October 22, 2016 (ADDIS ABABA) – The United States government has issued travel warnings to Ethiopia after waves of violent anti-government protests claimed lives of hundreds of people in Ethiopia’s Oromia and Amhara regions. Continue reading →
October 10, 2016 (ADDIS ABABA) – The Ethiopian government has declared a state of emergency in the wake of continued anti-government protests across its Oromia region.
Demonstrators chant slogans while flashing the Oromo protest gesture during Irreecha, the thanksgiving festival of the Oromo people, in Bishoftu town, Oromia region, Ethiopia, October 2, 2016 (Reuters Photo)
The leader of the the movement in the Amhara region that is campaigning to restore areas forcefully annexed to Tigray by the Tigrian-led regime has been charged with terrorism.
Colonel Demeke Zewdu, seen by many Ethiopians as the leader of the ongoing uprising against a minority regime in Amhara region, was charged Wednesday after several court adjournments.
The colonel was taken to the custody of the Amhara police in July after he shot dead three operatives of the regime who went all the way to his house from Tigray to arrest him without a court warrant. Continue reading →
Since November 2015, Ethiopia has been experiencing a wave of anti-government protests unleashed by fears by the Oromo people that the government was planning to seize their land. Hundreds of people have been killed. Continue reading →
Last July, Barack Obama visited Ethiopia and declared the ruling Thugtatoship of the Tigrean People’s Liberation Front (T-TPLF) regime a “democratic government.”
The T-TPLF claimed with a straight face that it had won the 2015 “election” by 100 percent or all 547 seats in “parliament”.
The New York Times called it a “sham”.
Human Rights Watch called Obama’s statement “shocking”.
I called it a low down dirty shame.
On April 20, 2016, Senators Ben Cardin (D-Maryland), Maria Cantwell (D-WA), Patty Murry (D-WA), Ed Markey (D-MA), Chris Coons (D-DE), Bob Menendez (D-NJ), Patrick Leahy (D-VT), Al Franken (D-MN), Dick Durbin (D-IL), Amy Klobuchar (D-MN) and Marco Rubio (R-FL) sponsored a Resolution condemning the crimes against humanity being committed by the T-TPLF in Ethiopia today. Continue reading →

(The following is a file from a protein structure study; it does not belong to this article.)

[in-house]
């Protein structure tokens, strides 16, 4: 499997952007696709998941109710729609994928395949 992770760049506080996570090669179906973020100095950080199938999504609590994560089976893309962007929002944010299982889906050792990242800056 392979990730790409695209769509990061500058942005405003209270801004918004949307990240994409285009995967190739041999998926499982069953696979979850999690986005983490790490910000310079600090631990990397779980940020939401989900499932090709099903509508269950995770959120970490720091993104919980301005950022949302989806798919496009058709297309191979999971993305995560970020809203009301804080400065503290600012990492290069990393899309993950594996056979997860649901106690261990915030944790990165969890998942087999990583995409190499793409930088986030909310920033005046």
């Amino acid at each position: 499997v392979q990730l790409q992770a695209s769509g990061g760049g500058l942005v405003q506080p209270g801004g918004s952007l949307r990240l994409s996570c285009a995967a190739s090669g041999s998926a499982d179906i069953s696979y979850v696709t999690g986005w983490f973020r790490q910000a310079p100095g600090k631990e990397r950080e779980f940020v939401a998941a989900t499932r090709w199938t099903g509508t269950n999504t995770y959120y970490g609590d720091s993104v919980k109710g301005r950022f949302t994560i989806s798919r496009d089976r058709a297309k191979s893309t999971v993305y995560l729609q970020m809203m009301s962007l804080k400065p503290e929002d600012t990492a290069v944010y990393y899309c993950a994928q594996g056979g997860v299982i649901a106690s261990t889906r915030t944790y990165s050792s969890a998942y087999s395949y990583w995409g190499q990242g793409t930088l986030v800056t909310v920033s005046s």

The arrest came several months after Omot, a respected activist from Ethiopia’s Gambella region, served as translator for the World Bank Inspection Panel. The panel investigated the Anuak indigenous people’s allegation that the Ethiopian government was committing widespread forced displacement and other serious human rights violations in relation to a World Bank project in Gambella.
The authorities eventually released four of the seven, but Omot, Ashine Astin, and Jamal Oumar Hojele were charged on September 7, under Ethiopia’s draconian counterterrorism law. The seven had been on their way to a food security workshop in Nairobi, Kenya, organized by international groups. It was described in the charge sheet as a “terrorist group meeting.”
Omot faces 20 years to life in prison, accused of being a co-founder and leader of the Gambella People’s Liberation Movement (GPLM), a long inactive group that has not been designated a terrorist organization by the Ethiopian parliament. Ashine is accused of preparing a presentation titled, “Deforestation, Dispossession and Displacement of Gambela in General and Majang People in Particular.”
Sadly, their plight is a familiar story in Ethiopia. Those who criticize government policies – including development programs – are routinely arrested and accused of supporting armed opposition groups. Sometimes they are charged under the counterterrorism law. Sometimes they are not charged but are detained for lengthy periods. Sometimes they are tortured. The courts almost never investigate detainees’ allegations that they were tortured to confess. Acquittals are rare and those accused are routinely convicted without any meaningful evidence presented by the prosecution.
In recent years, Ethiopia’s government has produced economic and development progress, but accurately assessing the extent of that progress is impossible when people must risk detention or worse to express their views. As with the Oromo protesters who have been risking their lives to demonstrate over the past months, the arrest of Omot and his colleagues reminds us that the government only tolerates one view of government policies. Those who want to voice a different perspective, or who represent communities that bear the brunt of Ethiopia’s top-down, repressive policies, are silenced and sometimes accused of terrorism.
As an orchestra of mosquitoes and crickets greet the dusk, Bedlu Abera looks out over fields of rice stretching across the Ethiopian lowlands.
A flicker of contentment crosses his face. “It’s satisfying,” he says. “We are making progress.”
Bedlu is overseeing Saudi Star Agricultural Development’s first substantial harvest, and there is an urgency to his work. The land must be cleared and planted swiftly before the rains return. Continue reading →